Statement of Benefit to California: 

Heart disease and other cardiovascular diseases are the #1 killer in California and remain a leading cause of disability and death. A major limitation in treating cardiac injury is the failure of current therapies to induce myocardium regeneration. Due to the limited availability of donors, only a fraction of individuals who could benefit from heart transplantations actually receive them. One possible avenue for remedying this situation is to artificially engineer cardiac tissues. Tissue engineering techniques have been successfully applied to engineer many types of tissue; however, many challenges regarding their development still remain. This proposal aims to make an advance in tissue engineering by developing a novel 3D bioprinting technology to fabricate tissues made from cell-laden hydrogels with engineered microvasculature. The completion of this work will be a paradigm shift and a landmark achievement in efforts towards clinical treatments of vascularized cardiac tissue using stem cells. This advanced technology can also have a significant economical impact as heart diseases impose a staggering annual cost of $300 billion on the U.S. health care system. In addition, the development of the 3D bioprinting technology and advanced biomaterials will keep California and the U.S. as a whole in the leading position in this emerging field.

Funding Type: 
Tools and Technologies III
Grant Number: 
RT3-07838
Investigator: 
Institution: 
Type: 
PI
Institution: 
Type: 
Co-PI
ICOC Funds Committed: 
$899 728
Disease Focus: 
Heart Disease
Stem Cell Use: 
Embryonic Stem Cell
Public Abstract: 

As ongoing CIRM-funded development of regenerative medicine (RM) progresses, the demand for increasing numbers of pluripotent stem cells and their differentiated derivatives has also increased. We have established a scalable suspension culture system for the production of large quantities of hESC for banking and to seed production of a number of regenerative medicine cell types, notably retinal pigmented epithelia, neural stem cells, dopaminergic neurons and cardiomyocytes, that support a number of CIRM and NIH-funded groups. In addition, we have adapted this system for the suspension production of several hESC derivative cell types, notably cardiomyocytes. While our system has provided unprecedented production capability for a number of cell products in pre-clinical and imminent clinical studies, it has proven impractical to scale up to the level that will be required for clinical trials for some hESC cell products, notably cardiomyocytes, due to high expected human doses. This project will resolve this scale-up challenge by adapting our suspension cell culture system, that is limited to 1-3L spinner culture flasks, to a more readily scalable and controllable suspension bioreactor system that utilizes “bags” capable of volumes up to 500L. Achieving this objective will remove a key barrier to progressing RM for cardiac applications as well as open the door to large clinical trials and commercialization of other regenerative medicine cell products in the years to come.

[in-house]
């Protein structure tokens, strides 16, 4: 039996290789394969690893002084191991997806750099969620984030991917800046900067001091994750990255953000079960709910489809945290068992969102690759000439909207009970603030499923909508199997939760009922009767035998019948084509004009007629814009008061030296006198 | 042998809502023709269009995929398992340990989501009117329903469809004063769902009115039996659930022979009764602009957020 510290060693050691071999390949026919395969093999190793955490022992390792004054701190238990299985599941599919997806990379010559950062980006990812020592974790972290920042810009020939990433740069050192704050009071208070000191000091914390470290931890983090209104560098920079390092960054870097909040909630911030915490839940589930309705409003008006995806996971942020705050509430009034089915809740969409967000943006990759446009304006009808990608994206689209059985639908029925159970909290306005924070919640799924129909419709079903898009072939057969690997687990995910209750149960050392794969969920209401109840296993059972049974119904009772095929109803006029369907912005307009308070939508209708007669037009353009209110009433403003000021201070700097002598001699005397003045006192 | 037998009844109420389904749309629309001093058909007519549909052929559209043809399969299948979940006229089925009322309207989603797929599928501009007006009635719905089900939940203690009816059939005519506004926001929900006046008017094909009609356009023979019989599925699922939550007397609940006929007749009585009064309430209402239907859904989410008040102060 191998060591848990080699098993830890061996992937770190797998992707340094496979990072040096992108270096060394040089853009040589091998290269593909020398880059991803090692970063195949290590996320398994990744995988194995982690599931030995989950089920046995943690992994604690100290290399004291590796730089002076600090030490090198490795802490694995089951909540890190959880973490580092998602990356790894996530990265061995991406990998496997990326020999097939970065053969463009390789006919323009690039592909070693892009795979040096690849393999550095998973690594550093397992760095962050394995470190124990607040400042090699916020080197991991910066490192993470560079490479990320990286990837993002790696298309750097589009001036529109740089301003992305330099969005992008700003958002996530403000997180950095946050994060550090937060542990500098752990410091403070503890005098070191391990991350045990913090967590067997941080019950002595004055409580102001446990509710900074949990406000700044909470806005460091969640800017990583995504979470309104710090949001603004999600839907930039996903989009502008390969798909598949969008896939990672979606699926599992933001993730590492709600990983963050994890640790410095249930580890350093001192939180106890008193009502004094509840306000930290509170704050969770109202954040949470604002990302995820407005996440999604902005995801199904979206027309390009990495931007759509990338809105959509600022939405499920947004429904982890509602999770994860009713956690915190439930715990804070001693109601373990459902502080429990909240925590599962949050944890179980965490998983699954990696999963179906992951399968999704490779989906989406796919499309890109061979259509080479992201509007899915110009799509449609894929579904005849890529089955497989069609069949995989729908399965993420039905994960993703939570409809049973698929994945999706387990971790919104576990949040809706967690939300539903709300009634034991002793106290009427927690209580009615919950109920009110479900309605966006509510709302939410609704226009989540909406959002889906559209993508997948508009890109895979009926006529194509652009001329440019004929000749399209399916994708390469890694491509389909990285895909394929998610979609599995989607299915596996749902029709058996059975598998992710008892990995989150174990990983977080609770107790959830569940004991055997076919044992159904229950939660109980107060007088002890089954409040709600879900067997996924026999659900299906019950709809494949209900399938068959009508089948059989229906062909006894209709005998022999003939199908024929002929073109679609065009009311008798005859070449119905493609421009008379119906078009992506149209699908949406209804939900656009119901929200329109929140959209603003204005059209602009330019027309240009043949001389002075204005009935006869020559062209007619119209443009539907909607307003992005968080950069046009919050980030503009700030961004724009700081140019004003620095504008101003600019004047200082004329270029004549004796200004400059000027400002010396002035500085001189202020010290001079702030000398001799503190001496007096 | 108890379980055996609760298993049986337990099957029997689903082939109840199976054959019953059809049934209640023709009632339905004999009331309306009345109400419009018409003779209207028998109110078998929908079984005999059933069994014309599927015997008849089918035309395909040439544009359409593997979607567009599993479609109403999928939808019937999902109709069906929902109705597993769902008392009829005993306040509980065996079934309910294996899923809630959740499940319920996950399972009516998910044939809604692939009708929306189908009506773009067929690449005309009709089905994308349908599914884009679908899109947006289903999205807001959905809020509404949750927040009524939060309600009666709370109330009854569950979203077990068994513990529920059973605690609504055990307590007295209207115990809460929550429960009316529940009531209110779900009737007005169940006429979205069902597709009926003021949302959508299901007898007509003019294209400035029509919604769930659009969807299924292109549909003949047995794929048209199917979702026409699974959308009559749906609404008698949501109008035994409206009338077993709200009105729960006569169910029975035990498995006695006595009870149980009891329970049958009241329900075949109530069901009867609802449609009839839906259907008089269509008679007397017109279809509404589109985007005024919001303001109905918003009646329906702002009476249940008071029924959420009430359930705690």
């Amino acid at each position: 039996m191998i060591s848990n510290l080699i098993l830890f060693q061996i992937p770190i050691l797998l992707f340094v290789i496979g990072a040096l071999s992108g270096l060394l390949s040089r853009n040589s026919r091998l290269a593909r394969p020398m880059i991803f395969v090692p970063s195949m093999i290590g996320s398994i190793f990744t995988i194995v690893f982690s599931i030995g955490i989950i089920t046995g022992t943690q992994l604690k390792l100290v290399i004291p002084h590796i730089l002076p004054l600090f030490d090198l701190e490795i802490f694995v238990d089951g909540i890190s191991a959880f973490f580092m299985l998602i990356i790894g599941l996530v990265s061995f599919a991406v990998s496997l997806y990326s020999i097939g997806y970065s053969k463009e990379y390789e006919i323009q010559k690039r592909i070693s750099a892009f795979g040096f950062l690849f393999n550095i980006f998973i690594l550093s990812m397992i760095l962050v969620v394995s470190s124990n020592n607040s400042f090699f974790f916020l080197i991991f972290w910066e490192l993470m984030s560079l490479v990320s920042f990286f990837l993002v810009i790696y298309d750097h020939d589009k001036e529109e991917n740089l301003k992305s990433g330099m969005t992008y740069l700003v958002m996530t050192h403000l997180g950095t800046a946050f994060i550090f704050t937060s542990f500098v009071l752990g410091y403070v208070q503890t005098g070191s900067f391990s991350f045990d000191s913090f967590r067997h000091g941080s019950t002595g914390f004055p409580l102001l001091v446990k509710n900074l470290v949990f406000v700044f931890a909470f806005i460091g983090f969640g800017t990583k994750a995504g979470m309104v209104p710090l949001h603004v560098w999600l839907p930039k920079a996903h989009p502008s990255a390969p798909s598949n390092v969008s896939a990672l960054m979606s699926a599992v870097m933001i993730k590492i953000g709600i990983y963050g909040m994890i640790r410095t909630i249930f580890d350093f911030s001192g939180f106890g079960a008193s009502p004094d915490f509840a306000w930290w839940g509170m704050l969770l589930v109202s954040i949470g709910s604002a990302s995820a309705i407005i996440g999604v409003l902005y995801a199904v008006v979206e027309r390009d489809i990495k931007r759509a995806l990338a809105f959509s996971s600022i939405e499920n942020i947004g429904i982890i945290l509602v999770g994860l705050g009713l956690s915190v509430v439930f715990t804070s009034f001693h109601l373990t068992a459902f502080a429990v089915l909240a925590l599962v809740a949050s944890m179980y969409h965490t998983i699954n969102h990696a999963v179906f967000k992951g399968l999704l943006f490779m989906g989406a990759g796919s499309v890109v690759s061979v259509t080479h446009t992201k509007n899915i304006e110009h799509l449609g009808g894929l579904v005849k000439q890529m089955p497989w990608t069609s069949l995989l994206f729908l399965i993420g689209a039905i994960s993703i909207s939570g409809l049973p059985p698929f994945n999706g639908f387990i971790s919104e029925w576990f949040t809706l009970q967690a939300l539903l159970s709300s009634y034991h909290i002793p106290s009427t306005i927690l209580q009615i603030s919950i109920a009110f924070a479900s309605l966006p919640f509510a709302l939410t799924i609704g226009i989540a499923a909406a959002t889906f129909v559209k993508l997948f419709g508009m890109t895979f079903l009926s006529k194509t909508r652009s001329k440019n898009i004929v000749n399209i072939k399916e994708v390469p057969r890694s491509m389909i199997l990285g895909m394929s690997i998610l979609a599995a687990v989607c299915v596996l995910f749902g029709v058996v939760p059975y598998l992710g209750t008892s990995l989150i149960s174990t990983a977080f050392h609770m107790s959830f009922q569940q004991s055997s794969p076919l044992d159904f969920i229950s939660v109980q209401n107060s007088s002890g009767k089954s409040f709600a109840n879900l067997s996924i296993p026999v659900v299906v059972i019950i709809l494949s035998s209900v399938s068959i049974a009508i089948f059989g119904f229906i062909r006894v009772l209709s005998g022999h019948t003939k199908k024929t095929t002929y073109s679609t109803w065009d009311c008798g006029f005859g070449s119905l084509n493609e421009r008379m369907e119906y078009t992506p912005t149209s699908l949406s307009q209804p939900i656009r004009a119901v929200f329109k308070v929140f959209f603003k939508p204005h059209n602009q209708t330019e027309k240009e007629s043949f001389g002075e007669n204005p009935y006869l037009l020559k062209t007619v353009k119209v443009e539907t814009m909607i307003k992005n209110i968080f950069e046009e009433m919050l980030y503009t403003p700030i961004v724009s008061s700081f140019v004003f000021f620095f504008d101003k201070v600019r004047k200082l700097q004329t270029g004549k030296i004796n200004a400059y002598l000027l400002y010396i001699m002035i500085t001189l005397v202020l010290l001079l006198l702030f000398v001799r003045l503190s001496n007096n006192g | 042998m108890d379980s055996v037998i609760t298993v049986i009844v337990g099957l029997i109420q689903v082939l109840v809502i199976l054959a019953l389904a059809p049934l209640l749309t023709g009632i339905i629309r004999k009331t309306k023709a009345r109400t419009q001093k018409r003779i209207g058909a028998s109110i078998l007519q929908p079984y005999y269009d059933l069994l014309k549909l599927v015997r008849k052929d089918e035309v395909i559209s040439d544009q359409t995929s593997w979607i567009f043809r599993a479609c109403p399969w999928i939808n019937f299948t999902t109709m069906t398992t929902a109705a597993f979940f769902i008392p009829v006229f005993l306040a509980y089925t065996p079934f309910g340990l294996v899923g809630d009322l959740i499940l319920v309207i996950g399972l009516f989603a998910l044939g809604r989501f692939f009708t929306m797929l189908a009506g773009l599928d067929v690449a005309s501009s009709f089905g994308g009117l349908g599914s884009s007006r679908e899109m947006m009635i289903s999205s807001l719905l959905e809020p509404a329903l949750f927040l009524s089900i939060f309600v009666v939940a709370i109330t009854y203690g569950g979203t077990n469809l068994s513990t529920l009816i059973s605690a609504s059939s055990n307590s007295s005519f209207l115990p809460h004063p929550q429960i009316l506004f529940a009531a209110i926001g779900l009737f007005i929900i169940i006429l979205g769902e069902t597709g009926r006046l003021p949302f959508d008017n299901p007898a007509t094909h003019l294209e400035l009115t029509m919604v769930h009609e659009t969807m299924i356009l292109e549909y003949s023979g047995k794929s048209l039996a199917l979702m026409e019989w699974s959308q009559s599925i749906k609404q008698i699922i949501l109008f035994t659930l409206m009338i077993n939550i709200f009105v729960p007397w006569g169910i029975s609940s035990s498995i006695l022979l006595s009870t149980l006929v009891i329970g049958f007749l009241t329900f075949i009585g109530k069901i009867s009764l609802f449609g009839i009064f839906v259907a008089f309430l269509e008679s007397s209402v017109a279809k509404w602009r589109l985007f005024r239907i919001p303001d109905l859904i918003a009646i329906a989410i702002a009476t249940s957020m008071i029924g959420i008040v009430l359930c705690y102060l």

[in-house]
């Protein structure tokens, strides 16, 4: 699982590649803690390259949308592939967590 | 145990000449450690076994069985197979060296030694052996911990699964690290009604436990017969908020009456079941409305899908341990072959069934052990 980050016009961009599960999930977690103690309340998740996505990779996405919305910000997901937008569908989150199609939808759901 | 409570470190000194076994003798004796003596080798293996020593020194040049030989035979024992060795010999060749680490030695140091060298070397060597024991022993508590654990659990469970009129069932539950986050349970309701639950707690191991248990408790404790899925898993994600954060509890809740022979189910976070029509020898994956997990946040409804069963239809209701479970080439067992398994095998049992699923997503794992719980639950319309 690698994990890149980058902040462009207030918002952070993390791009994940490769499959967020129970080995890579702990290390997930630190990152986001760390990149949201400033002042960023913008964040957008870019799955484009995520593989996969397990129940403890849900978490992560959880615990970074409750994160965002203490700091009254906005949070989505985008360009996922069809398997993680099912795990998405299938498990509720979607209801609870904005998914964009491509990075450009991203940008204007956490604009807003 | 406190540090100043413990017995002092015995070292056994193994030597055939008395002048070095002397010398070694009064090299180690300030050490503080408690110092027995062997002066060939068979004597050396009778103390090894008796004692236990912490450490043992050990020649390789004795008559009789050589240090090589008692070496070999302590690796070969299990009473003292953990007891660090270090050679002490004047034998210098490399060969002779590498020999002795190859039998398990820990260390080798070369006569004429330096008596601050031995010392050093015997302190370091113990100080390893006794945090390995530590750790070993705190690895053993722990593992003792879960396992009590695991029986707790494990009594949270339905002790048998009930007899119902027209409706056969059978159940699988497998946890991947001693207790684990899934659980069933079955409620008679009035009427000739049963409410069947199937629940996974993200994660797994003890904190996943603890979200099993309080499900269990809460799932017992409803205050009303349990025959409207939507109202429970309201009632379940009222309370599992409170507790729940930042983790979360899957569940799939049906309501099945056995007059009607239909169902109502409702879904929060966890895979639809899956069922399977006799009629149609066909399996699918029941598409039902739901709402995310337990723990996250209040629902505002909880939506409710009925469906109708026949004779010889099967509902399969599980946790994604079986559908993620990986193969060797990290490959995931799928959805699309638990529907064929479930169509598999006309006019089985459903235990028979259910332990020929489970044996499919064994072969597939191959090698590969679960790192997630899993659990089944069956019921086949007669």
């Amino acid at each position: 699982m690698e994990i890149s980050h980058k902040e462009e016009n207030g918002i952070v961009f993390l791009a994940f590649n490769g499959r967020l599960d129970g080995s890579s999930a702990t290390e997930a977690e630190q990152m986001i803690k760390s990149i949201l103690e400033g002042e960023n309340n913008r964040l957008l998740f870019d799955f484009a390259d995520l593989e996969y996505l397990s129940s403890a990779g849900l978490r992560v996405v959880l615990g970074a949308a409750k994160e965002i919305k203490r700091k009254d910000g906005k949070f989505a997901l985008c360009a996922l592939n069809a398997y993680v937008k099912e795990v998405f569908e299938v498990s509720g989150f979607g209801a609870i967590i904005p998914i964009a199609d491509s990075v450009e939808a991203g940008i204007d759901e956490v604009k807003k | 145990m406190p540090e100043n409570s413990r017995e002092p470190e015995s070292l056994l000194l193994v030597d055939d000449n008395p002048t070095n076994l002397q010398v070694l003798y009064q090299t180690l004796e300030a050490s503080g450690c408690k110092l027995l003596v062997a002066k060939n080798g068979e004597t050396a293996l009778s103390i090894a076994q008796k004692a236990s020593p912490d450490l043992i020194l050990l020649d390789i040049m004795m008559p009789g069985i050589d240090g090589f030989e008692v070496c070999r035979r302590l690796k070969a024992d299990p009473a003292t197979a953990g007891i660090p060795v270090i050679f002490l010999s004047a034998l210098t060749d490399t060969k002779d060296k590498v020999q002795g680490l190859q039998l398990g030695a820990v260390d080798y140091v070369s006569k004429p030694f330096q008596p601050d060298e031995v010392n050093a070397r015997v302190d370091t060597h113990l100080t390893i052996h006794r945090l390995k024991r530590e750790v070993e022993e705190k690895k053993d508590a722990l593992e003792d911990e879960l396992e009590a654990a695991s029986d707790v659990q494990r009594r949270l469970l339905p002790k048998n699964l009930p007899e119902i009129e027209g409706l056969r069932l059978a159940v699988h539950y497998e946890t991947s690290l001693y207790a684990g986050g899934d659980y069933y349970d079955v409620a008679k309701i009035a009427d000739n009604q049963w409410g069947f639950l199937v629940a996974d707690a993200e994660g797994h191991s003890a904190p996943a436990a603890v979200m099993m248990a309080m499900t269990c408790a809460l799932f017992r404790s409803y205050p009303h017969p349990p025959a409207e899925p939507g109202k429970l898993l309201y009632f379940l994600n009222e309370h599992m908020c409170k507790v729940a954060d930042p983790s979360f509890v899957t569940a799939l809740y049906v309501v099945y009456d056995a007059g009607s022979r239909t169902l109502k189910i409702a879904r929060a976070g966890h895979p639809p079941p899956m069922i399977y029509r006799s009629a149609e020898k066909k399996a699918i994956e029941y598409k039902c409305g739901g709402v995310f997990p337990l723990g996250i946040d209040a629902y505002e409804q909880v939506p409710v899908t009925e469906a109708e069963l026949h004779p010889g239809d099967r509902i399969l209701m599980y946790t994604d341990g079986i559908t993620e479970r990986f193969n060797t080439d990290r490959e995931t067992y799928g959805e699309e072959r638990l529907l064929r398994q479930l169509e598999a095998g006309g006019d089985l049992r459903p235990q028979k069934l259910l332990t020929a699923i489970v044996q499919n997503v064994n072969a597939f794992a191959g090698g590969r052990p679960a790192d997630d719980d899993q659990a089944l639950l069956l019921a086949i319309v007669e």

Statement of Benefit to California: 

We have developed GMP-compliant suspension cell culture processes for scalable production of hPSC and derivatives. These processes have been invaluable in our support of CIRM- and NIH-funded regenerative medicine projects, including those with RPE, NSC, DA neurons and cardiomyocytes (CM), as well as for production of GMP banks of hPSC for various projects. Our GMP-compliant suspension culture CM production process has made pre-clinical animal studies and small early clinical trials practical. However, while our current CM system is readily transferred to other groups and is meeting current production requirements, the scale requirements for anticipated high dose clinical trials is beyond the practical limitation of our spinner flask-based system. hPSC and CM are sensitive to changes in shear encountered at every scale-up step and re-optimizing conditions at each step is prohibitively expensive. Our experience using bag-based bioreactors for non-hESC products suggests that scale-up in bags will be more controllable and predictable than spinners or stir-tanks reactors. It is also a readily transferred technology. We propose to adapt our suspension hPSC and CM processes to a bag system, optimize conditions at a small scale, then demonstrate scalability at a moderate scale. Success in this project will remove a key barrier to developing many regenerative medicine products, and in particular those where high human doses are anticipated, such as CM.